(6/948) An explanation of the persistent doctor-mortality association.

STUDY OBJECTIVE: The aim of the study is to explain the persistent but puzzling positive correlation of physicians per capita and mortality rates, when income is controlled, which has been reported many times since it was first observed in 1978. The explanation that is proposed and tested is that expanding urban-industrial regions attract an oversupply of doctors. Also, but independently, rural people migrate to urban-industrial areas where they suffer from the stress of adapting to urban-industrial life. Consequently, their death rates rise. SOURCE MATERIAL: Using data from the 47 Japanese prefectures, the 3000+ counties of the USA and a set of 29 mostly European countries, the explanation was examined by adding the appropriate test variable to a basic equation linking physicians per capita to mortality, net of income. RESULTS: The test variables dissolved or reduced the original correlation in two of the three samples, but the signs did not change from positive to negative, as would be expected on the basis of conventional biomedical theory. The available test variable (refugees) did not reduce the correlation for the 29 countries but a particular subset of countries was identified that did. CONCLUSION: The conceptual and empirical analysis exposed the positive correlation as spurious, but the availability of medical specialists had little impact on mortality rates in competition with the social and economic variables that were used as controls.  (+info)

(7/948) Microbial etiology of community-acquired pneumonia in the adult population of 4 municipalities in eastern Finland.

To determine the etiology of community-acquired pneumonia in the adult population of a defined area, specific antibody responses in paired serum samples, levels of circulating pneumococcal immune complexes in serum samples, and pneumococcal antigen in urine were measured. Samples (304 paired serum samples and 300 acute urine samples) were obtained from 345 patients > or =15 years old with community-acquired, radiologically confirmed pneumonia, which comprised all cases in the population of 4 municipalities in eastern Finland during 1 year. Specific infecting organisms were identified in 183 patients (including 49 with mixed infection), as follows: Streptococcus pneumoniae, 125 patients; Haemophilus influenzae, 12; Moraxella catarrhalis, 8; chlamydiae, 37 (of which, Chlamydia pneumoniae, 30); Mycoplasma pneumoniae, 30; and virus species, 27. The proportion of patients with pneumococcal infections increased and of those with Mycoplasma infections decreased with age, but for each age group, the etiologic profile was similar among inpatients and among outpatients. S. pneumoniae was the most important etiologic agent. The annual incidence of pneumococcal pneumonia per 1000 inhabitants aged > or =60 years was 8.0.  (+info)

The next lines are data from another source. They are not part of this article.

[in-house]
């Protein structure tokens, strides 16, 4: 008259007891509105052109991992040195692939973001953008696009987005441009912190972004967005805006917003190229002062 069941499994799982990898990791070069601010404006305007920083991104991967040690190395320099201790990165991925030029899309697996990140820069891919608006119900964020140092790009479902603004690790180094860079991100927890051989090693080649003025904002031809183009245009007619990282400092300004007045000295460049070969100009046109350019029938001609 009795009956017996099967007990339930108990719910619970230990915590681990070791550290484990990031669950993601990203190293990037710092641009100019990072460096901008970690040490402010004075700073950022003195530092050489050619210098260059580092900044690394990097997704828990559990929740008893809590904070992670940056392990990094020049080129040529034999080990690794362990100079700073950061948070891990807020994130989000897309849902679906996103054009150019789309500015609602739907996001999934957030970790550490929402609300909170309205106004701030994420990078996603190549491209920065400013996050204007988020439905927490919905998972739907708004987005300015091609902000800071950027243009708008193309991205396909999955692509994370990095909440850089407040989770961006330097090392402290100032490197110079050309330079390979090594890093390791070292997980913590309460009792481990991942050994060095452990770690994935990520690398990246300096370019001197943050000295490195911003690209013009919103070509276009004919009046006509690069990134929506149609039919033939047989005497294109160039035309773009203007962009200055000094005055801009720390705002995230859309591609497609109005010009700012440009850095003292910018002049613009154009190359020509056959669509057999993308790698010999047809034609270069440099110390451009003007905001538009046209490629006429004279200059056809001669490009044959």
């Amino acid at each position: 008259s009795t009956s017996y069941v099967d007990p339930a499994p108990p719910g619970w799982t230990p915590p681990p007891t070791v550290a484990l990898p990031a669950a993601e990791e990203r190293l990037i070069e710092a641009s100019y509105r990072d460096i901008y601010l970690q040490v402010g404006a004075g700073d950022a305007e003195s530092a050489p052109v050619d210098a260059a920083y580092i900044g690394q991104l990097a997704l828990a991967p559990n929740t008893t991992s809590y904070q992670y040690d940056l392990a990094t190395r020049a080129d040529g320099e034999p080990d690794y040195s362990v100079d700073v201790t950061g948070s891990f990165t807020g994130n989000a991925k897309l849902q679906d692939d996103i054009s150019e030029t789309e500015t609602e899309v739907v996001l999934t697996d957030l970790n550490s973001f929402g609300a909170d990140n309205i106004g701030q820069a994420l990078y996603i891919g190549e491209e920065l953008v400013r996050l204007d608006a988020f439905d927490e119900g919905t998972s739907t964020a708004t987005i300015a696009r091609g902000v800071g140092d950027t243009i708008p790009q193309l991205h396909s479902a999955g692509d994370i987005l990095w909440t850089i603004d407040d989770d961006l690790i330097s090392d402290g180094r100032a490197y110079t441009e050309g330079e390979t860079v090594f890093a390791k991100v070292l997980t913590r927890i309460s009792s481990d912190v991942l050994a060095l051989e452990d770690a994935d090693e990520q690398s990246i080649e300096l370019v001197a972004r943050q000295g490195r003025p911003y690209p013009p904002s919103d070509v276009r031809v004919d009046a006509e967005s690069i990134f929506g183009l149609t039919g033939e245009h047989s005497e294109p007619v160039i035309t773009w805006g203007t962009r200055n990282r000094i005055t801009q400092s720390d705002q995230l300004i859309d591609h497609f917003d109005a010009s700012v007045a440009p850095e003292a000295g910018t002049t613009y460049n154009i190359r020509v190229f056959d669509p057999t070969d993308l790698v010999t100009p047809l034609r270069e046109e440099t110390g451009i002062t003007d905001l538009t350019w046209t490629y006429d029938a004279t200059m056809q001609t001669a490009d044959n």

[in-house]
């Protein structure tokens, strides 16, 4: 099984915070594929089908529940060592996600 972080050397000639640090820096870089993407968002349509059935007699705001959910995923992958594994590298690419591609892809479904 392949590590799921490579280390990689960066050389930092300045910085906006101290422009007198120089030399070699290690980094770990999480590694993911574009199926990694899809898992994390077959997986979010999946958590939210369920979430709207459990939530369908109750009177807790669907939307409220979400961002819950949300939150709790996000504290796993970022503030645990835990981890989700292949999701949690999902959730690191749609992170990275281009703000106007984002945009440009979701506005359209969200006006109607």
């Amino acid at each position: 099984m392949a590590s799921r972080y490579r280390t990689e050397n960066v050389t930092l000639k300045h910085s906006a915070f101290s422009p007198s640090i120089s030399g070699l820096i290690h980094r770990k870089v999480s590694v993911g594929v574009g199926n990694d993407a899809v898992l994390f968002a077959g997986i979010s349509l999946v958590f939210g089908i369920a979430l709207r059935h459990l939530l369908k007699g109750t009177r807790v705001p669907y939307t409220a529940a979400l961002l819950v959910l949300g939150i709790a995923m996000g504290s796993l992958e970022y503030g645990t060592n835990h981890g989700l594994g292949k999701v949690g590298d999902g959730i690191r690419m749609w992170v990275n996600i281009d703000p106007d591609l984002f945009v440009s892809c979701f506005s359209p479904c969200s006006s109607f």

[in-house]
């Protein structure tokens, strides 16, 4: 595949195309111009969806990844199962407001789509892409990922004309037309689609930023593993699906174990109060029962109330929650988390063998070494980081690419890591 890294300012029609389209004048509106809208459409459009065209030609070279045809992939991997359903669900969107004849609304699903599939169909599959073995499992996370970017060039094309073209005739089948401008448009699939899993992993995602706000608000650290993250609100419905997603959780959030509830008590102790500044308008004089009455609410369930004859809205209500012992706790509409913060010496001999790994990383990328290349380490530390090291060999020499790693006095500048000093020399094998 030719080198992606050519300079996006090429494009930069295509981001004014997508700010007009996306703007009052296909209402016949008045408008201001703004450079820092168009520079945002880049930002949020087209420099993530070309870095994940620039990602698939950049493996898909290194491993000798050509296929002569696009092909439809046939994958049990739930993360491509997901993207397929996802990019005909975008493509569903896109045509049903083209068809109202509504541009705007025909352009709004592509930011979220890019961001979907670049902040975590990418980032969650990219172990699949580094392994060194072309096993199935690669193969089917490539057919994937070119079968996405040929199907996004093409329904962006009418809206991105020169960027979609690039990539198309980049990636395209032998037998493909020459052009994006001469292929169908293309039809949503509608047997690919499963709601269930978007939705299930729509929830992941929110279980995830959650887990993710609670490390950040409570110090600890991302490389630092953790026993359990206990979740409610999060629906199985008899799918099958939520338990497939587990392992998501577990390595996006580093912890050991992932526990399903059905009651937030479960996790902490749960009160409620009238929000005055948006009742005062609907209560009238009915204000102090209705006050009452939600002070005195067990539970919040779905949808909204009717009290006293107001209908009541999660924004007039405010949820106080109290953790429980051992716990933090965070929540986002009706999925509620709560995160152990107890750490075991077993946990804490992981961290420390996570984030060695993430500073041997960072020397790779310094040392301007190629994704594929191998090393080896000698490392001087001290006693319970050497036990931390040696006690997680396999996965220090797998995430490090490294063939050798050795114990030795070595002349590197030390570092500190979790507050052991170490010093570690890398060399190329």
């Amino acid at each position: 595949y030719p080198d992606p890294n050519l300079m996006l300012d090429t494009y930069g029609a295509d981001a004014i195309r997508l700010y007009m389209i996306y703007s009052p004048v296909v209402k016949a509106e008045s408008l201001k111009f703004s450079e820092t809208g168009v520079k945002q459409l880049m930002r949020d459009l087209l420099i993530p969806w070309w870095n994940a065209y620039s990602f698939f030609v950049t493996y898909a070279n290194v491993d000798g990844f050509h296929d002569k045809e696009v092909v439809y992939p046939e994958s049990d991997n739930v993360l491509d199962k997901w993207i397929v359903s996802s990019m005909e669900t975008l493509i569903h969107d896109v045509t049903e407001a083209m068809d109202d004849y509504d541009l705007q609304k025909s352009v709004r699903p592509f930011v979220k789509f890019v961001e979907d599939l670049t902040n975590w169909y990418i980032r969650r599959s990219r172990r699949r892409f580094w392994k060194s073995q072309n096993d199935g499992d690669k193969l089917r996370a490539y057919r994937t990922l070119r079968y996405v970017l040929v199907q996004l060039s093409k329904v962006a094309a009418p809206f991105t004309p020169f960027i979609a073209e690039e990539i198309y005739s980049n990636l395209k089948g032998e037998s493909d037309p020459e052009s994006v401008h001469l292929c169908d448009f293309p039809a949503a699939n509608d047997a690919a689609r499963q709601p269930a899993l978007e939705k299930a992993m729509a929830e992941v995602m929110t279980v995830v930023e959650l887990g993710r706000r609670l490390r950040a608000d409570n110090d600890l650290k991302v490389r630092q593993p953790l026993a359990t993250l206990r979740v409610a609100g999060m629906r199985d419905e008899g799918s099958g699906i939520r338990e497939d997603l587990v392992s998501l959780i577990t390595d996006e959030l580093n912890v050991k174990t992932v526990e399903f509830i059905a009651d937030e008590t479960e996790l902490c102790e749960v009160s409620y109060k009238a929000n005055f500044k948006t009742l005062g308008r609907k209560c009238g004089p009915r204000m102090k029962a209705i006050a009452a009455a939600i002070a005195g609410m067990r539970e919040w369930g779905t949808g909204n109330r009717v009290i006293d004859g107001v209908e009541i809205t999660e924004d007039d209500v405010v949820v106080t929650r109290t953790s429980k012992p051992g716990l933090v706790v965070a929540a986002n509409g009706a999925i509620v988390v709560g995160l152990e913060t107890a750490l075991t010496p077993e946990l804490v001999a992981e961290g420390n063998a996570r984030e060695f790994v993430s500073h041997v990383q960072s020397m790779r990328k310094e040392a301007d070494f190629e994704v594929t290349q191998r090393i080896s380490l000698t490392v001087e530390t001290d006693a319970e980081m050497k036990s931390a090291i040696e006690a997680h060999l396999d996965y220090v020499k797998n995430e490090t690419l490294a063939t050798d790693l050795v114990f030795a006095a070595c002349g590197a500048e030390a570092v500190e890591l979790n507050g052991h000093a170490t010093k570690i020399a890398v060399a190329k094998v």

(8/948) Fine particulate matter and polycyclic aromatic hydrocarbon concentration patterns in Roxbury, Massachusetts: a community-based GIS analysis.